Allison Saft’s debut novel, Down Comes The Night, snuck up on me. At first glance, it was a gothic horror fantasy about a desperate partnership between sworn enemies. I’m not generally a horror reader but I do love atmospheric novels and when a romance–especially one doomed from the start–appears to be involved, I can’t avoid it. With that in mind, I was clamoring for her next book before even finishing her debut. And when I finally got my hands on it, A Far Wilder Magic didn’t disappoint.
A Far Wilder Magic is set in an isolated manor in the densely packed woods on the edge of town. Margaret Welty has been keeping house, waiting for her alchemist mother to return so that they can be a family again. Margaret is content to fill her lonely days with chores, hunting in the woods with her hound, Trouble, and avoiding most of the bigoted townspeople who ostracize her for her Yu’adir heritage. It isn’t until she spots the legendary Hala and the Halfmoon Hunt begins and the arrival of an amateur alchemist at her door, that she gets a chance to prove herself and dream of something more than being left behind.
If you like novels with a palpable atmosphere, a world so tightly drawn that it’s hard to imagine lives existing outside of the ones in the pages, you will love an Allison Saft novel. Like Down Comes The Night, A Far Wilder Magic‘s setting is so fitting because of the dark, eerie descriptions and isolating nature of the town and its traditional hunt. Even though our main characters travel to a city at one point, it’s hard to imagine the scope of the world beyond the town, its woods, and the sea beyond. Because of that, this book makes you crave quiet spring afternoons or cold fall days, when the mood outside meets the mood in the book.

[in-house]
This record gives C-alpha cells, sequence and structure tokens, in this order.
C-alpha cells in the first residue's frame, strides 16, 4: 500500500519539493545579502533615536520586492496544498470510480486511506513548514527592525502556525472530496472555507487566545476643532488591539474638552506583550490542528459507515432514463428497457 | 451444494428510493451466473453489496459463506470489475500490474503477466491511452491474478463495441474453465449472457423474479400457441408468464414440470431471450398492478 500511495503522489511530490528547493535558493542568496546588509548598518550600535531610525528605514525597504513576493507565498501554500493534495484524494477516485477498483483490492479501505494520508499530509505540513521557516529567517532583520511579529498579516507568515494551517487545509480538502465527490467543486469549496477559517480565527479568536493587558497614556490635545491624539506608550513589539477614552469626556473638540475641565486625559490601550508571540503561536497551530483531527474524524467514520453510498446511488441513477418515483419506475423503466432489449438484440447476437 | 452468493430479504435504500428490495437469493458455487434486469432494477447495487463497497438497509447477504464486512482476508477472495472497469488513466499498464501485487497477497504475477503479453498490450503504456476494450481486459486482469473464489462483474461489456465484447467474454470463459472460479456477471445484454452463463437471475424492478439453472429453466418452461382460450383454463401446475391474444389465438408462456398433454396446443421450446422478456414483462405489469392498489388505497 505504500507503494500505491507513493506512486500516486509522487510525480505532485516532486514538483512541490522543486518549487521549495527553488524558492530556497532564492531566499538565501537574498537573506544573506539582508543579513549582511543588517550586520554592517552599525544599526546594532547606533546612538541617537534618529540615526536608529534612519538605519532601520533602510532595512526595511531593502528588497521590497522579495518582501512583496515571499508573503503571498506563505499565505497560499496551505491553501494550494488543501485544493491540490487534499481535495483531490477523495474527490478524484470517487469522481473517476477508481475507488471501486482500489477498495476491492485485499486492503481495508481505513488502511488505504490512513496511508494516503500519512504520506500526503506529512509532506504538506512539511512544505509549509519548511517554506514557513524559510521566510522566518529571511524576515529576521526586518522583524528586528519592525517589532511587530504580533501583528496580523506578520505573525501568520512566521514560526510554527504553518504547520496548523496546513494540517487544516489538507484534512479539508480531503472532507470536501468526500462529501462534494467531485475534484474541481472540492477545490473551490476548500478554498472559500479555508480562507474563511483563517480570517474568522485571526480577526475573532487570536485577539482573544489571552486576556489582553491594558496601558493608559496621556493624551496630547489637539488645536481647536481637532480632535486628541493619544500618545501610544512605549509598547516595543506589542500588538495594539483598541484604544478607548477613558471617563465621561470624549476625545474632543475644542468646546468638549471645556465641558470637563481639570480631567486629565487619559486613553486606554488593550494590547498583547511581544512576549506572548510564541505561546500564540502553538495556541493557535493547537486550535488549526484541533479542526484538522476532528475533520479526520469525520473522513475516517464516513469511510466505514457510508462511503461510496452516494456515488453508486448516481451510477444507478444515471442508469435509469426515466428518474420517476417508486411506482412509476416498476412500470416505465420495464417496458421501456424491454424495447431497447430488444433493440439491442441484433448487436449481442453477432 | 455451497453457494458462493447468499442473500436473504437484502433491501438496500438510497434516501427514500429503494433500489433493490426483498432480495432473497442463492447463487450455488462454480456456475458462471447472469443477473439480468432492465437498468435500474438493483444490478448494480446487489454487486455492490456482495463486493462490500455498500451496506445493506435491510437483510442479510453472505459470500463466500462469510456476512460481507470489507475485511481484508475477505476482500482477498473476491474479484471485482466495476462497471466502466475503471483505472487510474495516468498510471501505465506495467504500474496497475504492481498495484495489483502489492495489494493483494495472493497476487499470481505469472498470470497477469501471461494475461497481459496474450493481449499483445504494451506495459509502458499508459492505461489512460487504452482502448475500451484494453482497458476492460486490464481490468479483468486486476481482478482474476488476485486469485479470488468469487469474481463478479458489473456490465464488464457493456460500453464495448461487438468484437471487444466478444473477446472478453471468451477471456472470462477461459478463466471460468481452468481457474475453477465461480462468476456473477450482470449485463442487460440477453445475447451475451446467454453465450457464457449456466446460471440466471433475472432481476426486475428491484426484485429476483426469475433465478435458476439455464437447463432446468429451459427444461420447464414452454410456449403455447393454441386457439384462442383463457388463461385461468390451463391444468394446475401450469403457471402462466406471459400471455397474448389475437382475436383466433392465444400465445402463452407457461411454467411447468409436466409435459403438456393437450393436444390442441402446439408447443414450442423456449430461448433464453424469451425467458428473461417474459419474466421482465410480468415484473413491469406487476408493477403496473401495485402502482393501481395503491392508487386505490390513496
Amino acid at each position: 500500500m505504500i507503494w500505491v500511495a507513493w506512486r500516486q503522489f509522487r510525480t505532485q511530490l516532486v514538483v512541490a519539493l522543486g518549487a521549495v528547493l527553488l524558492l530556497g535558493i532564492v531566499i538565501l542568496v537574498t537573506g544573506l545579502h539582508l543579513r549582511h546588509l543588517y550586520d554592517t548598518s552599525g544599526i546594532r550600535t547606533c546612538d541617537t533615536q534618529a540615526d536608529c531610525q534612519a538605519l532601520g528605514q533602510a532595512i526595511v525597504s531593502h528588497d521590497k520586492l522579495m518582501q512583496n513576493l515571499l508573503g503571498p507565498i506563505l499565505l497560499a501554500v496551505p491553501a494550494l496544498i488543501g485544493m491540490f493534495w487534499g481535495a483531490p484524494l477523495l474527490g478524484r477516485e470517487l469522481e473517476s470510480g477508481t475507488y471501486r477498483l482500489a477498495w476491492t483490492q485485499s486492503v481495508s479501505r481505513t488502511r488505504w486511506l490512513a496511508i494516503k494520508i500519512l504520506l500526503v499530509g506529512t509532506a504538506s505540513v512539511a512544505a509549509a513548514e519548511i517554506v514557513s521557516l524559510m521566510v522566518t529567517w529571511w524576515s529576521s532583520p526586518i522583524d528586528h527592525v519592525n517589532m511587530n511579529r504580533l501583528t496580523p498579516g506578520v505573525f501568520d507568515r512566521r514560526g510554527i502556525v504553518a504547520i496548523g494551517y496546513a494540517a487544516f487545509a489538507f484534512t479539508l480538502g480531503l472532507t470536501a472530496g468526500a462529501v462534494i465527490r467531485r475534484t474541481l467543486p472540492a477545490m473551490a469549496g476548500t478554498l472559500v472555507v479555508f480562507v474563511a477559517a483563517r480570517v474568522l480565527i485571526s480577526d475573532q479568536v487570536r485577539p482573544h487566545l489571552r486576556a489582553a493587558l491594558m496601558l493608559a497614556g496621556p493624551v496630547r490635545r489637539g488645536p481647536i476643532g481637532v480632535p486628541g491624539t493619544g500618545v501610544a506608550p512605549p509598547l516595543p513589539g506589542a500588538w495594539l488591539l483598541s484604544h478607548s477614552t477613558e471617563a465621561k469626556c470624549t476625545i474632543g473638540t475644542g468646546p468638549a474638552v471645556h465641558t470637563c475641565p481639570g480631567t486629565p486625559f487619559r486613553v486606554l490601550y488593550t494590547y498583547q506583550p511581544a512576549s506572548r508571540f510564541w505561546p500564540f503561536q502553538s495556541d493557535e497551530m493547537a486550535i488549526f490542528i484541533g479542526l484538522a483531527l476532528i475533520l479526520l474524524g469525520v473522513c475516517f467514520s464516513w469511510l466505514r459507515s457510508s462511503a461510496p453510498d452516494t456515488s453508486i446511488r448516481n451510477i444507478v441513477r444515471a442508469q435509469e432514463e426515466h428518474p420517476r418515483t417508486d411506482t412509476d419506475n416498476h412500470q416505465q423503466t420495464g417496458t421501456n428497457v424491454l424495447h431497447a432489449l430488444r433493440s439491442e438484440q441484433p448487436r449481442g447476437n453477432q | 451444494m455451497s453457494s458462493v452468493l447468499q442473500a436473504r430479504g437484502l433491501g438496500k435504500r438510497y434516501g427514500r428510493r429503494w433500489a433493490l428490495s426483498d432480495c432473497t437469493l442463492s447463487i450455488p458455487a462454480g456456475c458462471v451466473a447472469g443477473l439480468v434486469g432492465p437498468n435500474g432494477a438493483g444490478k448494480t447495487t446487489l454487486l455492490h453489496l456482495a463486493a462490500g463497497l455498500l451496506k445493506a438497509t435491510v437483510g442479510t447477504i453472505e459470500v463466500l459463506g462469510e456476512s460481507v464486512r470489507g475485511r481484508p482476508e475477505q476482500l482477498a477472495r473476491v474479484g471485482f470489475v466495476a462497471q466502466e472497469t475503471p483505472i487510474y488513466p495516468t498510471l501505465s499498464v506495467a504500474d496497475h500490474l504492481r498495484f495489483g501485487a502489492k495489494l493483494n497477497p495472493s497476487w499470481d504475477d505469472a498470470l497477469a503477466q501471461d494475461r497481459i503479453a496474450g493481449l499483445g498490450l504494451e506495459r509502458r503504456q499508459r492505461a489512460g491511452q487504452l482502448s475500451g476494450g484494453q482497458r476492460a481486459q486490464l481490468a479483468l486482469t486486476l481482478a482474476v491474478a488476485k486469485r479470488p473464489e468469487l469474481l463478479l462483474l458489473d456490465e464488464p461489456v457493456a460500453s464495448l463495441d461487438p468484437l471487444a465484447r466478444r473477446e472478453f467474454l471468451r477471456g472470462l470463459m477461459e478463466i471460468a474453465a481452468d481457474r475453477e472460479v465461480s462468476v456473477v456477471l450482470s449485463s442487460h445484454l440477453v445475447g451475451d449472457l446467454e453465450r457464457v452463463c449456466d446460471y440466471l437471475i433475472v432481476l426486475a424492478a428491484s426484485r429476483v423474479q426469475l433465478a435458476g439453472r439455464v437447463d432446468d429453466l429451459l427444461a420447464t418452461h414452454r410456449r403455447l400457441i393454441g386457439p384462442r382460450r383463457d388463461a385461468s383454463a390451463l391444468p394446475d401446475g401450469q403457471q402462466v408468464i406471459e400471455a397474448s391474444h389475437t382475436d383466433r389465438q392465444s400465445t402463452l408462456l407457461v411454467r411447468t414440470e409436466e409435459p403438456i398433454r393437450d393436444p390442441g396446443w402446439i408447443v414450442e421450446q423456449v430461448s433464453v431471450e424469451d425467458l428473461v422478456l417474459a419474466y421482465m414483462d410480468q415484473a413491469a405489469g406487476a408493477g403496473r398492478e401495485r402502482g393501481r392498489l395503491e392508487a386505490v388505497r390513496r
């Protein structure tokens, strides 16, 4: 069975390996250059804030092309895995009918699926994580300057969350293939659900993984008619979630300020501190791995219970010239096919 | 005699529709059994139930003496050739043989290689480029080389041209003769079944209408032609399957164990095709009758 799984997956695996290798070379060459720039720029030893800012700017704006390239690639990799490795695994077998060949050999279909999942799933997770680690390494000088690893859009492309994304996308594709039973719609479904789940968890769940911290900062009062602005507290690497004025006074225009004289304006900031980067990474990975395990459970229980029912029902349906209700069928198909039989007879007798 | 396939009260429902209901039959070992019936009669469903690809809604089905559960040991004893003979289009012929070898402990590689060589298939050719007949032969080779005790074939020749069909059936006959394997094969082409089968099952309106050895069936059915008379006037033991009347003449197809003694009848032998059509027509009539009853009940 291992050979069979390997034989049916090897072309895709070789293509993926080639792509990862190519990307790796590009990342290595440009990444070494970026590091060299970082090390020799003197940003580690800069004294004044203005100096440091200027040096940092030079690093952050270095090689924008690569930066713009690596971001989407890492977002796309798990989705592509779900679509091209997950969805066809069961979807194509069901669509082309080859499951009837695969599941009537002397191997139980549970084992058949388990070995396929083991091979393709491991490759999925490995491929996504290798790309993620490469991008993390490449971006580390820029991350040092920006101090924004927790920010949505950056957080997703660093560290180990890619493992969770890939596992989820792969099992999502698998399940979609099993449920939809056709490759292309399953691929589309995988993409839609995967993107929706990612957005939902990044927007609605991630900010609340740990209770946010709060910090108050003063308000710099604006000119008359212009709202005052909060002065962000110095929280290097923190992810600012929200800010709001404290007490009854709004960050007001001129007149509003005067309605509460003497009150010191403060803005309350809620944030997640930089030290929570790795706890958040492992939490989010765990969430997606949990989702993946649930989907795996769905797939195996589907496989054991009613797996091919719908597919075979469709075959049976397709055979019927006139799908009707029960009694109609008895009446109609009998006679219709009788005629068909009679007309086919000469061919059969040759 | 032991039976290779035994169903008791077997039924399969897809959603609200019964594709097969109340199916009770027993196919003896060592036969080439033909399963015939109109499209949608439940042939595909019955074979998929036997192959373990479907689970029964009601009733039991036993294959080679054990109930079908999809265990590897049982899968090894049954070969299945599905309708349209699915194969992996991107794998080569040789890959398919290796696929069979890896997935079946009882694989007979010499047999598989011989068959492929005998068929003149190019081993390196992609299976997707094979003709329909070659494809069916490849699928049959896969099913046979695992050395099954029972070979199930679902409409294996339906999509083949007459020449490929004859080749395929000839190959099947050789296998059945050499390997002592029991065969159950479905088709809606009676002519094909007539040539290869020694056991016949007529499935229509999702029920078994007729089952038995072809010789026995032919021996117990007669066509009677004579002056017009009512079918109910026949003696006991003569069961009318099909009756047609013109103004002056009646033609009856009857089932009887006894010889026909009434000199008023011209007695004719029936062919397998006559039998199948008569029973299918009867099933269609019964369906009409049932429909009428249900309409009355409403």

In addition to creating a rich setting, Allison Saft’s strengths are definitely in making you stick with characters too. Though Margaret Welty is hard around the edges, more used to being alone with her hound than people, you instantly feel for her and are ready to follow her. You can forgive her abrasiveness, her passiveness, and her isolation because of her hurt and loneliness. Margaret Welty has been abandoned by her mother, relentlessly tormented and made to feel different because of her father’s religion. She finds kinship, even though at first she despises him, for Wes, who is also ostracized because of his Banvish-Sumic immigrant parents.
When she realizes that his untapped alchemy might be the key to winning the Halfmoon Hunt, a goal she could never have imagined for herself, they form an unlikely alliance that grows into an understanding. Wes is charismatic and desperate to help his family. This hunt may be his last chance to use alchemy to provide a better life for his mother and sisters and step out from the prejudice most in New Albion have for Sumic immigrants. The underdog pairing will always be an enticing read, but now that they have more to prove due to the prejudices of the mostly Kathartic neighbors.
Slowest of Burns